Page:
Josh and I have been trying to become more “green”. The city of Pittsburgh has now deemed recycling a mandatory affair, which was just the push we needed. We purchased our little blue buckets, emblazoned with the arrow symbol, and now happily fill them with glass and plastic and metal and paper things. I am thoroughly enjoying it, since it is a chance to more fully involve my love of Tetris — sort, sort, sort — into my every day life. Our plan is to eventually have more recyclables than landfill garbage. I know, I know, we hippies should probably cut our hair and get jobs.
Also part of the plan: a more extensive vegetable garden. I tried a small garden last year with what I’ll call “moderate success”. Out of six plants, three were decimated overnight by a rabbit, and the remaining yielded about 1.2 million yellow pear tomatoes and a single green pepper.
A friend came up last weekend bearing a large bag of vegetable seed packets and we spent part of Saturday planting them. It was during this time that I realized, while she poked holes in fresh potting soil with a kabob stick and I delicately delivered little seeds into said holes, that I am such a city mouse. Good grief. We giggled like little girls that got a forbidden Ouiji board into a fourth grade sleepover.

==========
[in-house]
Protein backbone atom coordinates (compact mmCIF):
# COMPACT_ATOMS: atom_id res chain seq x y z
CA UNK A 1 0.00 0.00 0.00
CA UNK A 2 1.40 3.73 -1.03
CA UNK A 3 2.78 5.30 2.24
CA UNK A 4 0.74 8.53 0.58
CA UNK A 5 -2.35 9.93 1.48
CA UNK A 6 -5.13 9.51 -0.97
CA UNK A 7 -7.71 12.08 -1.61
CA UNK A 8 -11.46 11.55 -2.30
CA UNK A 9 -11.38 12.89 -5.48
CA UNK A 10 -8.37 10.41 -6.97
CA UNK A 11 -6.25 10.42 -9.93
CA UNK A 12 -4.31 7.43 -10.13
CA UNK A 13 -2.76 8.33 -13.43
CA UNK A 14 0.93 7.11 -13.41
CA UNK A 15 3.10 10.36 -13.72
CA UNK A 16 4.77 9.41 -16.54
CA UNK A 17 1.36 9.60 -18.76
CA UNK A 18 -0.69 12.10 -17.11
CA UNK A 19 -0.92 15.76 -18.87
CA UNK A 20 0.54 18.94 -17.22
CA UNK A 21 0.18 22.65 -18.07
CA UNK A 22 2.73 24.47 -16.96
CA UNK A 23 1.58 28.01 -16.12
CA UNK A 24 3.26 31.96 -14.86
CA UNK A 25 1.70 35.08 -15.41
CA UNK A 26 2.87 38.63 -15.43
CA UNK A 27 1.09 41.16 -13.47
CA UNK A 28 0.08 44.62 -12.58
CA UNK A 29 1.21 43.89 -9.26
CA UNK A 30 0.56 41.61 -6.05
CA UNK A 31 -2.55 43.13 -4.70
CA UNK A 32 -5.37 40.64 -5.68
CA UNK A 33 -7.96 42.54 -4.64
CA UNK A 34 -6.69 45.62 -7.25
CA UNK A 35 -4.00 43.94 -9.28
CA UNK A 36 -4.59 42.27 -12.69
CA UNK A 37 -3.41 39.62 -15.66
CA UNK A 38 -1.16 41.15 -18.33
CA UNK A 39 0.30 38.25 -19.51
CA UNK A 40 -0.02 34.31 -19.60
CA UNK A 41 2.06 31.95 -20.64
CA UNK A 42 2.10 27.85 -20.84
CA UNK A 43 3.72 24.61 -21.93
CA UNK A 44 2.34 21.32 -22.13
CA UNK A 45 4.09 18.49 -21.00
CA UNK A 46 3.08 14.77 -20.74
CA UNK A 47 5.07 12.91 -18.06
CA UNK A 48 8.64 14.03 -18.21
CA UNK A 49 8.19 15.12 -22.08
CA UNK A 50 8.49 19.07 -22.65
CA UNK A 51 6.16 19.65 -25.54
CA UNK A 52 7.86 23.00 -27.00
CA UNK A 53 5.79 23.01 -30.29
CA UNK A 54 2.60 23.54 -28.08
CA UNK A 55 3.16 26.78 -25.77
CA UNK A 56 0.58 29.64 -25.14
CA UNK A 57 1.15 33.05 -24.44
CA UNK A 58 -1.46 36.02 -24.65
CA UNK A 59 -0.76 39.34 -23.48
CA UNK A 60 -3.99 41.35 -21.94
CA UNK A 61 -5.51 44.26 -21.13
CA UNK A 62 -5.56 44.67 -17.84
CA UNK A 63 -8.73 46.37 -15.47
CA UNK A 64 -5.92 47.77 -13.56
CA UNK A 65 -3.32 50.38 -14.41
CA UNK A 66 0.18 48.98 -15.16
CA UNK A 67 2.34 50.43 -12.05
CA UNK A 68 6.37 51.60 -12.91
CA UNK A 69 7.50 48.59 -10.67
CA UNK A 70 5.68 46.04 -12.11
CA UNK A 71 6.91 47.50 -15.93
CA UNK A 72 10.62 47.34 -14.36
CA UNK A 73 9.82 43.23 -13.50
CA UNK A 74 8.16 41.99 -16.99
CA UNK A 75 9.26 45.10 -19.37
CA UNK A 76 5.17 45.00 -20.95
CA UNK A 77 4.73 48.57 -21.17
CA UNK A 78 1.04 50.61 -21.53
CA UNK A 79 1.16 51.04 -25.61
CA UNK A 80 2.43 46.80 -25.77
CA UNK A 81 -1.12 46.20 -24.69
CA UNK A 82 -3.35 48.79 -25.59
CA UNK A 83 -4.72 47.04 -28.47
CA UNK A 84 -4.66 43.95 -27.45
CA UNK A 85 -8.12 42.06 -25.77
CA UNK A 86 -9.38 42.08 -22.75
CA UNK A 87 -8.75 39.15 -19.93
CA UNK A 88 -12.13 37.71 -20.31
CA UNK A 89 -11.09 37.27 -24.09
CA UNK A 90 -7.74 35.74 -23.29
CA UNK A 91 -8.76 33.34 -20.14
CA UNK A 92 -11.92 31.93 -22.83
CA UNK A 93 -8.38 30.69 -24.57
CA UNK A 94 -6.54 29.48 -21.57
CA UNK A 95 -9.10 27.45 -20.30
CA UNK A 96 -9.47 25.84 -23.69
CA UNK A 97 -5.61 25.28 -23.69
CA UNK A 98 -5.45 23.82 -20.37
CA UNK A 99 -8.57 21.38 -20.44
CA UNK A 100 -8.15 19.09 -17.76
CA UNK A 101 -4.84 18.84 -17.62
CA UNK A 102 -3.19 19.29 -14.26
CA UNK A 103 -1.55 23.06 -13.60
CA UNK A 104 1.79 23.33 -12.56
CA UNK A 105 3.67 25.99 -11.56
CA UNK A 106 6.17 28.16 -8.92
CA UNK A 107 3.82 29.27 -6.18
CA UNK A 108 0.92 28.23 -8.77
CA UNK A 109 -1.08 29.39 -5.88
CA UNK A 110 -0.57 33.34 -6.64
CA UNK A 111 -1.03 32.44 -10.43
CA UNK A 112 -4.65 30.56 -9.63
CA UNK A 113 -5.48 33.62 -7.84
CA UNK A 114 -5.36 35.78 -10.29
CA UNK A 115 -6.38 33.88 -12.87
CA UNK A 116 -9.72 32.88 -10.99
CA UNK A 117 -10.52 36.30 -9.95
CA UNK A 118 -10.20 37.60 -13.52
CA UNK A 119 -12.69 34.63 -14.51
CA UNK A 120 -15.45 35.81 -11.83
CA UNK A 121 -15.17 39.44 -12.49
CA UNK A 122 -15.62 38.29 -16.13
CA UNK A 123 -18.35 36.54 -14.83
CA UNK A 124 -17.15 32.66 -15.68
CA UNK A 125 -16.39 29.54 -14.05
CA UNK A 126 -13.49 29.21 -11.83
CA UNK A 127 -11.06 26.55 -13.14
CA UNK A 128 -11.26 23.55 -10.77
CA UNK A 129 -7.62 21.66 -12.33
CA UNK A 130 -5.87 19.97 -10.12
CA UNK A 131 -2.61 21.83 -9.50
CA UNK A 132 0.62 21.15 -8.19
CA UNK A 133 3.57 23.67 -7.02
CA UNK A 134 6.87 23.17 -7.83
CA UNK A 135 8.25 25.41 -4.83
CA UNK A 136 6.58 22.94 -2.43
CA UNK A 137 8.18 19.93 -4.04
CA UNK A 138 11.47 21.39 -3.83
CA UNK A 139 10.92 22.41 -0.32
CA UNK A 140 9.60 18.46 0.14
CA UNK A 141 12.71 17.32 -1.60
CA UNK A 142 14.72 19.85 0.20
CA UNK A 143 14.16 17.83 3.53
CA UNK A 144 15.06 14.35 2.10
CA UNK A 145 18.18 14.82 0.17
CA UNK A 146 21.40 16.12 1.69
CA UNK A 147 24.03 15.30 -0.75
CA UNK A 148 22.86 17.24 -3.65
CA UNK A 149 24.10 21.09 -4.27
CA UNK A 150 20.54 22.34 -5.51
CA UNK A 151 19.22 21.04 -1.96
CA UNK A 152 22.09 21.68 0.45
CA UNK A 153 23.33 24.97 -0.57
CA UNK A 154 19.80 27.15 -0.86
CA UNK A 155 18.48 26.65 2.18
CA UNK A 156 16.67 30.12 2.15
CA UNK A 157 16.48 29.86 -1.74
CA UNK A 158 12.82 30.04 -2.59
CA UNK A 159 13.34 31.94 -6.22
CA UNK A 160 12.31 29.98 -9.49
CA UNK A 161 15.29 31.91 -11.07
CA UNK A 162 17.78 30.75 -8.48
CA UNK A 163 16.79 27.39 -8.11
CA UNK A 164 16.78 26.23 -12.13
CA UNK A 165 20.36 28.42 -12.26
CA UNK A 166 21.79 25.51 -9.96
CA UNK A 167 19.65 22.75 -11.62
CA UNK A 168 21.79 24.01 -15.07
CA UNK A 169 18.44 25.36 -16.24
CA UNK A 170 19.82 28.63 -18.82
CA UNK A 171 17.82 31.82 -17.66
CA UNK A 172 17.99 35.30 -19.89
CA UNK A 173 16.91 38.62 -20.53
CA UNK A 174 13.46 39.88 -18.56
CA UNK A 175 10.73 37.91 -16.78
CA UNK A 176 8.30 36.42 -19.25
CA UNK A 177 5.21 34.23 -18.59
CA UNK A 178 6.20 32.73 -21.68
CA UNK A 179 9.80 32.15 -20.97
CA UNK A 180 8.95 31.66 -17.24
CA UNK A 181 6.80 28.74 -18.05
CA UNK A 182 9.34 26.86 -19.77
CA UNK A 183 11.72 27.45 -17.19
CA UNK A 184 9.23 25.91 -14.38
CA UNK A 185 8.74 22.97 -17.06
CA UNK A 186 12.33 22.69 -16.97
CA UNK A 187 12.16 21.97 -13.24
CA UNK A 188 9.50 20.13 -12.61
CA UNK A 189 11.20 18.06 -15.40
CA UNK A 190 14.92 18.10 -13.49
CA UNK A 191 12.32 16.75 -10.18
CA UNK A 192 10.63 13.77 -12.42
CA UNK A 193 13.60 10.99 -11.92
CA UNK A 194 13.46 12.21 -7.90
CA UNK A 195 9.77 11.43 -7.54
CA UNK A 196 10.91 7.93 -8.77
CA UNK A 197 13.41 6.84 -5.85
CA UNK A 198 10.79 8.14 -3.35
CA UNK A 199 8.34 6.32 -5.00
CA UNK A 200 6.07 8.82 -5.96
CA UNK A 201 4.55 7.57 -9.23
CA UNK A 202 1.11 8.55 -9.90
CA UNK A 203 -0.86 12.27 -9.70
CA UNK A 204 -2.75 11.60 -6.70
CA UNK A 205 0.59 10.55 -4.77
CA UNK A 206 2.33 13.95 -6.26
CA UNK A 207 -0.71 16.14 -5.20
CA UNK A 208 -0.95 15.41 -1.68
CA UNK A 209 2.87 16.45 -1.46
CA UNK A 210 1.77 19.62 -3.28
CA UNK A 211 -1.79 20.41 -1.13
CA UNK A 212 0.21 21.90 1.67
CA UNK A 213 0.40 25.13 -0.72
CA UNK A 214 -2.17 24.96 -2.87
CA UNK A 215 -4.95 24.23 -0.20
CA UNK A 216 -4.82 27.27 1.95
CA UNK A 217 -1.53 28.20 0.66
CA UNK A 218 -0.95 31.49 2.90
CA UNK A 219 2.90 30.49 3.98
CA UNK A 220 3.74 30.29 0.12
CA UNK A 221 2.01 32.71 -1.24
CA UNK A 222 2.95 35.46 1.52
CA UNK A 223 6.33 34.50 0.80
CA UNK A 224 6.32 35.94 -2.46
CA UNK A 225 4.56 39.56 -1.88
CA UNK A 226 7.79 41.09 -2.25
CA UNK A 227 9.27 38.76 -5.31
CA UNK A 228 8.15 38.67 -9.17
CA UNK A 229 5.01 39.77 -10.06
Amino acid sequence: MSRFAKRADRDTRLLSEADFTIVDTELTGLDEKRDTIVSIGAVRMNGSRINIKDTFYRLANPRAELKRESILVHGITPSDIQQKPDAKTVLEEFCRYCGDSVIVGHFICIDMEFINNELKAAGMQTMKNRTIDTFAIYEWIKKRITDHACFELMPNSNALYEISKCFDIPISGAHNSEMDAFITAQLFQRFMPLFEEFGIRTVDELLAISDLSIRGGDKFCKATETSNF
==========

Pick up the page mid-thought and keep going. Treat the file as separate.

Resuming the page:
Look. I spent weeks at my aunt’s farm for several summers during my childhood. I’ve helped bale hay and performed other farmly duties. I’ve collected items from my grandparents’ garden. Planting seeds should not have been as silly as it was, but I felt like I was performing 7th year Hogwarts magic. Classic quotes from the afternoon included:
“How will they know to wake up?”
“Augh!” (There were bees)
“Oh, right. Yes, well, I guess pea seeds would, of course, be… peas.”
That’s just embarrassing. There is also the issue of where I am going to put them all once they begin growing, but I’m still not convinced I did it right or that anything will come from the little things. I saw them when I put them in. They did not look alive, I tell you.
And, yes, they are spending their formative time in a cut-off Yeungling box. Because that’s how we do it here in Pittsburgh (yinz).